There are only so many ways to make a bonsai smaller – and cutting and bending seem to do most of the work. As my newest pine was almost two meters tall, some cutting was in order. Although I have yet to decide on the future of the tree, it’s clear that I don’t need the top branches in the final design.
Making the first cut
Red-sleeved arms provide assistance
I halved the top remaining branch with my second cut. That was enough to get the tree into the workshop for further refinement.
Halving the top branch
Even after making these reductions, this is still a large pine at over three feet across.
Not a small tree
Once I got the pine into the workshop, I cut some heavy secondary branches and removed old needles. Then I started repotting. I removed the nursery soil from half of the rootball and planted the tree in a mix of akadama, lava, and pumice.
Bare-rooting half of the rootball
The resulting three-branched tree leaves me with several fun options for the future.
Cutback, needle removal and repotting complete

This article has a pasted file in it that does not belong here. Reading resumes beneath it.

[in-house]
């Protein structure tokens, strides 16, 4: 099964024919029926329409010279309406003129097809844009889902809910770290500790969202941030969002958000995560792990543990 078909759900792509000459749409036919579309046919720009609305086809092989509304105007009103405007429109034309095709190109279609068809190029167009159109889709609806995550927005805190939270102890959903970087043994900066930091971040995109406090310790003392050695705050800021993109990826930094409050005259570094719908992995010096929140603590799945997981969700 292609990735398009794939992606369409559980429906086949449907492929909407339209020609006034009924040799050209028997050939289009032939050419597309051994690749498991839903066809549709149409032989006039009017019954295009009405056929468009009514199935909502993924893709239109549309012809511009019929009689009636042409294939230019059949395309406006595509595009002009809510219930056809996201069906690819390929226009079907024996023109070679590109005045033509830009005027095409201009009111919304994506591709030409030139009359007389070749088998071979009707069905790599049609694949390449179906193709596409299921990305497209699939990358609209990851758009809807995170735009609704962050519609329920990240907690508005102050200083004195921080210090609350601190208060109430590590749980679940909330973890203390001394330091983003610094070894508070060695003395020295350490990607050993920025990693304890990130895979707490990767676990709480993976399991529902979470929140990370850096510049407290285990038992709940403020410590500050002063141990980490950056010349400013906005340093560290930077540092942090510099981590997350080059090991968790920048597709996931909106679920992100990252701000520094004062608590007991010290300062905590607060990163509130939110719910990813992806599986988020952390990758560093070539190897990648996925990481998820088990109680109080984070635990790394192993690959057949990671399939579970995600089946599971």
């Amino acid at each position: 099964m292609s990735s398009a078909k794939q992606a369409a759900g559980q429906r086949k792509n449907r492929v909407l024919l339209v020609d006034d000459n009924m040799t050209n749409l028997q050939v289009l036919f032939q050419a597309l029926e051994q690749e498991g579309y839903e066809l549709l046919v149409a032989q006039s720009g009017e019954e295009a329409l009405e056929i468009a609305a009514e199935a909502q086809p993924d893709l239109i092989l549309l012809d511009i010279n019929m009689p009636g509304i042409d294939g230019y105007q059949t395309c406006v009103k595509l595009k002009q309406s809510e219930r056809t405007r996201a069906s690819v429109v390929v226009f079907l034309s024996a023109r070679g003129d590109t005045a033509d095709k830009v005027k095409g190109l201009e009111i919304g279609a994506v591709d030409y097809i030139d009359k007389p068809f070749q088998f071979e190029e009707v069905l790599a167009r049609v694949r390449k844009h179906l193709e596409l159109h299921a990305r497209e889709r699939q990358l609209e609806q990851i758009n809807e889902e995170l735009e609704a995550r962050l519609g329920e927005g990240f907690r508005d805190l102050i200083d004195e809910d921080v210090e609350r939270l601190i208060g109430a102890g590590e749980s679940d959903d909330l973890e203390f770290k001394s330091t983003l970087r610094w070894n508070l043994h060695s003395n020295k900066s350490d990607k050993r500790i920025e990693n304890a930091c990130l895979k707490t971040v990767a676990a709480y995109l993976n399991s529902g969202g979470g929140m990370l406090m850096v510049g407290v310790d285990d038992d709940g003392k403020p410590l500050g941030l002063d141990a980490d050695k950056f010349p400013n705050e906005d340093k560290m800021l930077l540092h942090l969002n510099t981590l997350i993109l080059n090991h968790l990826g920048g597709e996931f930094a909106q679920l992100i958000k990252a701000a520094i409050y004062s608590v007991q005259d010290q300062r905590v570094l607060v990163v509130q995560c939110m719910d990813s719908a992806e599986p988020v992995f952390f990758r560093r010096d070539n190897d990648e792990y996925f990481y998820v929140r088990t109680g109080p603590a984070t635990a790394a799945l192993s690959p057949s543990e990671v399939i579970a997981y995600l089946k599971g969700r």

I’ll admit, one hypothesis struck me immediately when I first saw the tree. I don’t know if it’s a great idea, but it’s made me curious. What I do know is that I want to show off the base of the trunk, especially on side B (see “From landscape tree to bonsai“). Hint – here’s a photo of the tree that got me thinking in this direction.
Japanese black pine displayed at the 2011 Gomangoku in Okazaki
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Your blog is so awesome! I’ve always wanted to learn how to do bonsai plants…sadly I’m not sure I have the green thumb for it, but who knows, maybe your blog will inspire me to take a shot.
Fr. Tom says
Was there any thought about air-layering the top before cutting?
There was a pretty substancial trunk thickness where the cut was made.